Make J’ouvert a non violent one

On Tuesday evening, at Plenty Paradise along the strip on Rogers Avenue in Brooklyn several high powered business leaders, community leaders, noted elected officials, judges, top attorneys, clergy and the Brooklyn police commanding officer were all at one location to discuss what has marred j’ourvert for too long.

The event was a follow up to the efforts of members of the 67th Precinct / Clergy Council who are knocking on the doors of some gang members to speak to them about the dangers of gun violence and in conjunction with that effort, there was the celebration marking the 15th anniversary memorial of the late New York City Councilman James E. Davis, one who strongly denounced gun-violence in the community.

The organizer of the event, James’ brother, Geoffrey Davis, reminded the audience that j’ouvert was a cultural event based on the history and survival of people. “We want the young people to understand the history of this and know that it is a celebration, not one for killing,” Geoffrey noted.

Speaking also was Congressman Hakeem Jefferies who asked that j’ouvert be not marred by violence as the community looks forward to another one. “Make sure it does not occur because this is a great legacy for us and for the late James E. Davis,” the congressman who represents the 11th Congressional District in Brooklyn stated. His colleague, Congresswoman of the 9th District, Yvette Clarke, also pleaded for a peaceful j’ouvert. “Let us try to find the space to make it a peaceful environment and not one to settle scores…true gun reform is needed in the U.S.,” Clarke said.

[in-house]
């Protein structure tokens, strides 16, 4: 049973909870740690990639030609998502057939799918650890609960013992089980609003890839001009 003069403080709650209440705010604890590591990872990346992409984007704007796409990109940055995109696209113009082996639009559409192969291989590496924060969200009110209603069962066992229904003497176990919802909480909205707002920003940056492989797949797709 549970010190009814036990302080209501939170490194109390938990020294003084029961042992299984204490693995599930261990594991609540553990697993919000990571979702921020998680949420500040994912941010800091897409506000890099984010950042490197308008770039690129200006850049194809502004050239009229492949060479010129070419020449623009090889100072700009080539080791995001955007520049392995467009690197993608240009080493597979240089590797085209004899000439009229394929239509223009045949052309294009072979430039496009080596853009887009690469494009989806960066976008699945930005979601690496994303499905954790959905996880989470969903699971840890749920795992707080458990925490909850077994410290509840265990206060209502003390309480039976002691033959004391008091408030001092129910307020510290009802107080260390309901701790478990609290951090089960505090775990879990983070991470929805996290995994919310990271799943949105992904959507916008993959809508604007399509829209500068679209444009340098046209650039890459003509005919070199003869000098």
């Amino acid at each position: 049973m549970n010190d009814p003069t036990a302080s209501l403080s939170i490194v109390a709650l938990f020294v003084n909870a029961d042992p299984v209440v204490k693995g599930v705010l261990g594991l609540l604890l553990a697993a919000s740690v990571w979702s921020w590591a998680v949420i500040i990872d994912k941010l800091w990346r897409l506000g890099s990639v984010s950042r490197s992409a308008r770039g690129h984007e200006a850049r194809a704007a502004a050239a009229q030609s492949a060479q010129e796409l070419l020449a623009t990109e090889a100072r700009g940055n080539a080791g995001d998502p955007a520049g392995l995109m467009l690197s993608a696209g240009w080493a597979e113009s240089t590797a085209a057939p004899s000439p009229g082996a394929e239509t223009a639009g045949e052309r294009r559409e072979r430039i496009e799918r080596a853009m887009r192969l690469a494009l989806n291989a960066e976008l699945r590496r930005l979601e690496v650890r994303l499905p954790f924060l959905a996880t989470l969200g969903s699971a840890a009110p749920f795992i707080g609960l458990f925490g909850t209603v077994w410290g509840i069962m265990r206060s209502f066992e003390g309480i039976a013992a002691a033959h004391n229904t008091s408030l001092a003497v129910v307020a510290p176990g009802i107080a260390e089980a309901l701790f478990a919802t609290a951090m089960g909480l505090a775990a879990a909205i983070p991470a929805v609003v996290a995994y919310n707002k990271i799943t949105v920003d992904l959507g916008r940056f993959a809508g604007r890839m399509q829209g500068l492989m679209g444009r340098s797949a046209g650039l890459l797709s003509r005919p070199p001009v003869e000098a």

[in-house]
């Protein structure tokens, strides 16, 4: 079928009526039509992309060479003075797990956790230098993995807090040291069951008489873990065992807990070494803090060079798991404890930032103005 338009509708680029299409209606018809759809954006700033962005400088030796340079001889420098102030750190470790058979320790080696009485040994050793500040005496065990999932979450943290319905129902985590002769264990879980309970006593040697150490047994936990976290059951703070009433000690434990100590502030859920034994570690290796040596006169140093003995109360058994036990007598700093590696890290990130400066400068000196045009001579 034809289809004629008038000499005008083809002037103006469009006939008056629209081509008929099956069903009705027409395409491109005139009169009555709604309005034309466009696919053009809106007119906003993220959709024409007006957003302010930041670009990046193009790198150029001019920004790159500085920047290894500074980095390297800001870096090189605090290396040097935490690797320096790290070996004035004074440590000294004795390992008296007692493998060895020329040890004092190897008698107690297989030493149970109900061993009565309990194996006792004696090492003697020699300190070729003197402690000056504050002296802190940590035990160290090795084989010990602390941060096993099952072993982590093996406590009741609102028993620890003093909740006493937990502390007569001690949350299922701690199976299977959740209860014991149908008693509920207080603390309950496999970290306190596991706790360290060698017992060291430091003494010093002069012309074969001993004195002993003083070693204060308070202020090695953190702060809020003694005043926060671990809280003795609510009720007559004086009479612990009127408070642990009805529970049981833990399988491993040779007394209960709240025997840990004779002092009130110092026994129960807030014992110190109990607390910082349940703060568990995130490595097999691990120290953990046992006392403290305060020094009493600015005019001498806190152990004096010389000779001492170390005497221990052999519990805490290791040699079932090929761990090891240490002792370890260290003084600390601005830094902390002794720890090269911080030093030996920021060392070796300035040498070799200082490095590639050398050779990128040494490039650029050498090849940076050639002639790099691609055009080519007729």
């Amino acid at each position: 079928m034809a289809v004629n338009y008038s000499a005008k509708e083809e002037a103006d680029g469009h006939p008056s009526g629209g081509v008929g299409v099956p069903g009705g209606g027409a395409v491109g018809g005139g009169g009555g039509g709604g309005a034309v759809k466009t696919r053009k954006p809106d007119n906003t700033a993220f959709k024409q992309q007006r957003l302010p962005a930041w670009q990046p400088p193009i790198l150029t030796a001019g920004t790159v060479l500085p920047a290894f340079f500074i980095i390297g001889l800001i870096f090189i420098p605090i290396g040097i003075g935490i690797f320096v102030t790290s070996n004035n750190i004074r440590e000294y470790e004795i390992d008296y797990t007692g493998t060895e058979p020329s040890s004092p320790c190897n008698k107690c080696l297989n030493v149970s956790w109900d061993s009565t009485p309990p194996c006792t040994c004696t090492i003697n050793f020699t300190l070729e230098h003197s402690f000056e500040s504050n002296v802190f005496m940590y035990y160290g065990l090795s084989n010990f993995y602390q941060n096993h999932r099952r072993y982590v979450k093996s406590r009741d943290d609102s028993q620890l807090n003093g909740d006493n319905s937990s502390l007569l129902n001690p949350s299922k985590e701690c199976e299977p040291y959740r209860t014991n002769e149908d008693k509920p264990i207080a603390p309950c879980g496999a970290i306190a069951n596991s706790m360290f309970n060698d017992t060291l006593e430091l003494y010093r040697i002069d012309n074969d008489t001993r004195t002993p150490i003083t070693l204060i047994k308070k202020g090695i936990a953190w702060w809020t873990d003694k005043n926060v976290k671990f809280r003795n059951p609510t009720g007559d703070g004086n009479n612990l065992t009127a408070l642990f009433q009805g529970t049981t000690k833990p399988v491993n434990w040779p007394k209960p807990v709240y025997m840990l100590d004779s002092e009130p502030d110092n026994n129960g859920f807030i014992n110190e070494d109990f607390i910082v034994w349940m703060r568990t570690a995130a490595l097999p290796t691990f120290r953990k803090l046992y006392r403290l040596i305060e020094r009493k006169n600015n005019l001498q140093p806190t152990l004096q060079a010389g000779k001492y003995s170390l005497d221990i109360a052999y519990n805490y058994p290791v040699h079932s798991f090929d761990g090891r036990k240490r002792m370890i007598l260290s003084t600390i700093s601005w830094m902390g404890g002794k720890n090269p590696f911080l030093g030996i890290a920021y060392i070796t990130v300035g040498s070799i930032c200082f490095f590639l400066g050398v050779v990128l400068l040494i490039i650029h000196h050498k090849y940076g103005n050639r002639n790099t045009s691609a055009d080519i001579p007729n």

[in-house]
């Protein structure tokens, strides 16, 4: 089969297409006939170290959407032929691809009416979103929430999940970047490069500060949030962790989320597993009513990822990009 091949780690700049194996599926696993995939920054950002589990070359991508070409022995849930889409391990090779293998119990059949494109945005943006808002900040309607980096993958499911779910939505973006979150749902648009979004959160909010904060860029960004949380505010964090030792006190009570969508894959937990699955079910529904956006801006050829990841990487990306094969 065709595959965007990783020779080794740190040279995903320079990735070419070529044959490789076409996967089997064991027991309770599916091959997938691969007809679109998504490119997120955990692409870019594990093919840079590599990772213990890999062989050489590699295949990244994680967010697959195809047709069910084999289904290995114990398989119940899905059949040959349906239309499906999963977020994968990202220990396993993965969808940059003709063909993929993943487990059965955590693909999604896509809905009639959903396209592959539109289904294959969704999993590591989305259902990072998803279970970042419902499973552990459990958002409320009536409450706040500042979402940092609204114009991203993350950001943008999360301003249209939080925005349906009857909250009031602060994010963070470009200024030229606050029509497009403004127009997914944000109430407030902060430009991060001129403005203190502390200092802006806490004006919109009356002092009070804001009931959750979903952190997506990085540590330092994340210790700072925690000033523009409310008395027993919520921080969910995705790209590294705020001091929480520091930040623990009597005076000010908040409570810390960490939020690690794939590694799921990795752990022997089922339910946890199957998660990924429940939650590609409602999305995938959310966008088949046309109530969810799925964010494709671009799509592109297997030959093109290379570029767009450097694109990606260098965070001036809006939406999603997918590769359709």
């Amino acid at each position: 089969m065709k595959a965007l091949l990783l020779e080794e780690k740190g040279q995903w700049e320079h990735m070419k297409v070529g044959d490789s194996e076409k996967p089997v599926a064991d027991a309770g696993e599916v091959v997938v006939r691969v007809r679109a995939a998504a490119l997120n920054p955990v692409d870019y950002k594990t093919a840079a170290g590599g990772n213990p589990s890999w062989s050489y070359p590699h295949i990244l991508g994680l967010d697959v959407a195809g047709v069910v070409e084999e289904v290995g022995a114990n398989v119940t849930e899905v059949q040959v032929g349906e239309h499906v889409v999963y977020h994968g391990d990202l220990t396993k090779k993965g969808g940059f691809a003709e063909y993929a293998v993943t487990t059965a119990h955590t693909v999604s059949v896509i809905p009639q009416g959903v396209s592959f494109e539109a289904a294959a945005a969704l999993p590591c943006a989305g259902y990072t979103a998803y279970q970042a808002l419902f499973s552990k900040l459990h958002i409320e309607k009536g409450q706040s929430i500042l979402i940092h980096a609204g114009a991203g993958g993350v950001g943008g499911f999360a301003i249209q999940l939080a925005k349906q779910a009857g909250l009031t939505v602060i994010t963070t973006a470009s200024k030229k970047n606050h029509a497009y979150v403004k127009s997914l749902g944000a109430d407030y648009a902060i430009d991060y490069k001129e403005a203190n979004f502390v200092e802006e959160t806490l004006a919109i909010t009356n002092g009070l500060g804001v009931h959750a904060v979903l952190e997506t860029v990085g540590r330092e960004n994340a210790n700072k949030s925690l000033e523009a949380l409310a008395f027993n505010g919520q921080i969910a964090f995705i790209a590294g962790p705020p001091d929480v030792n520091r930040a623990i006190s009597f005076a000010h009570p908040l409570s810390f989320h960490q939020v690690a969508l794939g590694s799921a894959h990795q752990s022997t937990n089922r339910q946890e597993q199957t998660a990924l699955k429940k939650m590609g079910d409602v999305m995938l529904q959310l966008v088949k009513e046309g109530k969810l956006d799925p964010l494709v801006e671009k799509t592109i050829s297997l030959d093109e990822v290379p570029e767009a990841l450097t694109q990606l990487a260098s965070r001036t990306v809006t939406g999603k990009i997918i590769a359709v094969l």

Other political leaders all asked for peace as the community prepares for the Labor Day celebration, state Assembly Member, Walter T. Mosley, for the 57th Assembly District also commented on the importance of teaching the young people about the cultural aspect of j’ouvert “It is not a time to commit crime. This is in the name of James E. Davis, who believed in non-violence. It is about saving lives not killing.” Mosley asked that j’ouvert be a non-tarnished event. New Assistant Chief and Commanding Officer for Brooklyn South, Brian Conroy was also on hand, he asked that everyone work together to make the celebration a peaceful one. “Let’s find ways to resolve the conflicts,” the commanding officer noted.

Judge Rosemarie Montalbana speaking also called for calm as the celebration takes place, “lets move in with peace. It is important to spread the right energy as we move toward the Labor Day,” she remarked. President of J’Ouvert International, Yvette Renee plea for a rebirth of j’ouvert in Brooklyn. Ms. Renee asked that the j’ouvert celebration not be taken in a negative perspective, but as an economic opportunity. “Lets us make Brooklyn a mecca of j’ouvert Renee suggested. Other business and community leaders all denounced the violence that has plagued j’ouvert and each asked that j’ouvert be a non-violent celebration.

Some up-coming young artistes used their talents and skills in poetry, song and comedy to send positive messages to the young people to state clearly that the celebration is one of culture and not one for violence. Performers were Karen Yelverton, DJ Nore, David Roberts and Majah Hype.

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